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His love of language blossoms into a window on the world

If you saw an ordinary window while walking down the street, would you stop to chat?
Probably not. After all, windows are everywhere: in homes, in business offices, in high rises, in cars and airplanes. What’s so special about an ordinary window?
Ah, but that’s not so, says Anu Garg. Window, like all words, has a story to tell, if you’ll only listen.
“Words are like people,” Garg says. “You might find somebody on the street, a most plain-looking person, and you think, ‘Hmmm, what could be a good thing about him?’ But if you get to know him, you can discover fascinating stories.”
Had you not been so preoccupied with your own thoughts, you could have found out that window has a lovely story to tell. In Old Norse, it means “wind-eye,” and when you open a window, wind comes in. Literally, window is wind’s eye.
This is what Anu Garg does every day. He learns the stories behind words and then shares them with people in 200 countries through a free daily e-mail called A Word A Day, said to be the world’s biggest online school. Just last week, Garg signed on his one millionth student, so I telephoned Seattle, Wash., to congratulate him. After all, I am a student, too.
It turns out that Garg’s story is as interesting as any word’s. He grew up in northern India and began his education sitting under a mango tree in a small village. His school consisted of a few broken sticks of chalk and a blackboard made by painting a flat piece of wood with soot.
Please don’t get the wrong impression, Garg says as we chat. He was not deprived. His father worked with rural governments, and his family always lived in small villages. Where or how you learn isn’t important anyway, he says. You can learn reading by a kerosene lamp, which he did.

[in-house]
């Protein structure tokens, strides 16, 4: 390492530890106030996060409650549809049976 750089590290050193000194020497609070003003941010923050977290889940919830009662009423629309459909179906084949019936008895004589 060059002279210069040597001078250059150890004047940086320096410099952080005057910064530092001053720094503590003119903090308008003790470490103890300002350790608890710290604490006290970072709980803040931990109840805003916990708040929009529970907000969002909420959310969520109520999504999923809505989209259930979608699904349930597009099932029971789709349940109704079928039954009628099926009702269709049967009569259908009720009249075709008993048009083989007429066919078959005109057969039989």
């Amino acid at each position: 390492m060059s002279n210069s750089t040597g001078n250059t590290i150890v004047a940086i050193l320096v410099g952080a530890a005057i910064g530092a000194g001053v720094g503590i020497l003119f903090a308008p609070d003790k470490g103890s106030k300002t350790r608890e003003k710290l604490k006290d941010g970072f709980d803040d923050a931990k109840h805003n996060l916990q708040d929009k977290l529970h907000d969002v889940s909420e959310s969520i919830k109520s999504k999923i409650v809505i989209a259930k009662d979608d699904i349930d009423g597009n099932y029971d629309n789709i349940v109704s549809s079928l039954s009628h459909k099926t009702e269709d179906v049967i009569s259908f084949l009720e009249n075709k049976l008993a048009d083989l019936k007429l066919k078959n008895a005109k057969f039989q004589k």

He came to the United States and went to graduate school in Cleveland, Ohio, where he called himself a Cleveland Indian. He became a professional computer geek, but continued studying languages. He started as a hobby, but it grew phenomenally, all by word of mouth.
“It became so big that I felt that I was doing two jobs, except that I enjoyed both,” he says. Still, he needed to choose: computers or words. He chose words.
I tried to get Garg, who has written three books, to tell me his favorite word, but his answer was: “Phil, I don’t play favorites with words.”
He did say this: You can know all the words, “but if you really don’t mean them — if you don’t put them into action — all the words in the world don’t mean a thing.” So let’s just say his favorite word is action.
On the day this column was written, by the way, his word of the day was la la land, which is where you might be if you ever stop and chat with a window while walking down the street.

Phil Hudgins’ column is published in many newspapers around the Southeast.